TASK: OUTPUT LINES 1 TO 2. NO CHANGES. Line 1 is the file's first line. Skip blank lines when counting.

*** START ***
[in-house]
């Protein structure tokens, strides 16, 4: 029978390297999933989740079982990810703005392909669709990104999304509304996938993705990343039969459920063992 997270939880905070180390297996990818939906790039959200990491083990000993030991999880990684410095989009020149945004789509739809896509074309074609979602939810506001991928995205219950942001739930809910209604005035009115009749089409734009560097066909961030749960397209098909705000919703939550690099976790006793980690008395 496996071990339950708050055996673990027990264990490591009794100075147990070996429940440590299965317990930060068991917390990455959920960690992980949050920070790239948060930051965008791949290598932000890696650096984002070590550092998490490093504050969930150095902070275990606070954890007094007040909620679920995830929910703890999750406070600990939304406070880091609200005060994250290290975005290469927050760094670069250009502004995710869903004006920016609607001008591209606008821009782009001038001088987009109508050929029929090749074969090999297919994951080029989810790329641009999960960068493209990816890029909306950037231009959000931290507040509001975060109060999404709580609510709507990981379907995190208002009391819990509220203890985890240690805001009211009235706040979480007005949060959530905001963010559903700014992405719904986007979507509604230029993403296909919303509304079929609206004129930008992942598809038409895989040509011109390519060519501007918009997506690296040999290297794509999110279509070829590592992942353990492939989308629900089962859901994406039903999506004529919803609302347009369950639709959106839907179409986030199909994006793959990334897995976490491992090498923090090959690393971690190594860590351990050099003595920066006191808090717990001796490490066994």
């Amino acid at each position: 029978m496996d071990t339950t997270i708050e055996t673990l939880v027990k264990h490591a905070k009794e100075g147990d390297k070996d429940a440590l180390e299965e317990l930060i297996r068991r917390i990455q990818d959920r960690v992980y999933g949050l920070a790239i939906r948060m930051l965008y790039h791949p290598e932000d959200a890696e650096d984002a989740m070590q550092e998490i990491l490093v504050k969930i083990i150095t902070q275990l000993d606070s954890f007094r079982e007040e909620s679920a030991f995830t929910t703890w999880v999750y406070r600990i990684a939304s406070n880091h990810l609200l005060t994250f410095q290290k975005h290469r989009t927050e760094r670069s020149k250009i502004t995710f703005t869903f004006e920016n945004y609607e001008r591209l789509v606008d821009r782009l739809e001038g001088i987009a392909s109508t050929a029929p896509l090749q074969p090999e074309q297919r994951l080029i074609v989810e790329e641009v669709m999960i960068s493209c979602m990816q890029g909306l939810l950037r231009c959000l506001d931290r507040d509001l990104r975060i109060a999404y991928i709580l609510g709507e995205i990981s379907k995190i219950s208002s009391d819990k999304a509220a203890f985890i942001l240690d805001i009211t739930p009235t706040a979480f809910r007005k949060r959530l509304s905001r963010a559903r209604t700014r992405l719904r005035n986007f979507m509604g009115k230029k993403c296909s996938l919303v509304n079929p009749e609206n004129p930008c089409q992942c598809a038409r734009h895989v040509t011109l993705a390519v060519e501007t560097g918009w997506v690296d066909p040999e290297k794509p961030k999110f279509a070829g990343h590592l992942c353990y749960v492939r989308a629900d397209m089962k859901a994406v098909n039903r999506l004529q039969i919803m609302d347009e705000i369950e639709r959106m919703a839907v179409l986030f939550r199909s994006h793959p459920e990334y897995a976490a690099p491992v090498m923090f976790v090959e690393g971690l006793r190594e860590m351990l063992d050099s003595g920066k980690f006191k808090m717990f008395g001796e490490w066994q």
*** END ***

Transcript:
[in-house]
């Protein structure tokens, strides 16, 4: 029978390297999933989740079982990810703005392909669709990104999304509304996938993705990343039969459920063992 997270939880905070180390297996990818939906790039959200990491083990000993030991999880990684410095989009020149945004789509739809896509074309074609979602939810506001991928995205219950942001739930809910209604005035009115009749089409734009560097066909961030749960397209098909705000919703939550690099976790006793980690008395 496996071990339950708050055996673990027990264990490591009794100075147990070996429940440590299965317990930060068991917390990455959920960690992980949050920070790239948060930051965008791949290598932000890696650096984002070590550092998490490093504050969930150095902070275990606070954890007094007040909620679920995830929910703890999750406070600990939304406070880091609200005060994250290290975005290469927050760094670069250009502004995710869903004006920016609607001008591209606008821009782009001038001088987009109508050929029929090749074969090999297919994951080029989810790329641009999960960068493209990816890029909306950037231009959000931290507040509001975060109060999404709580609510709507990981379907995190208002009391819990509220203890985890240690805001009211009235706040979480007005949060959530905001963010559903700014992405719904986007979507509604230029993403296909919303509304079929609206004129930008992942598809038409895989040509011109390519060519501007918009997506690296040999290297794509999110279509070829590592992942353990492939989308629900089962859901994406039903999506004529919803609302347009369950639709959106839907179409986030199909994006793959990334897995976490491992090498923090090959690393971690190594860590351990050099003595920066006191808090717990001796490490066994």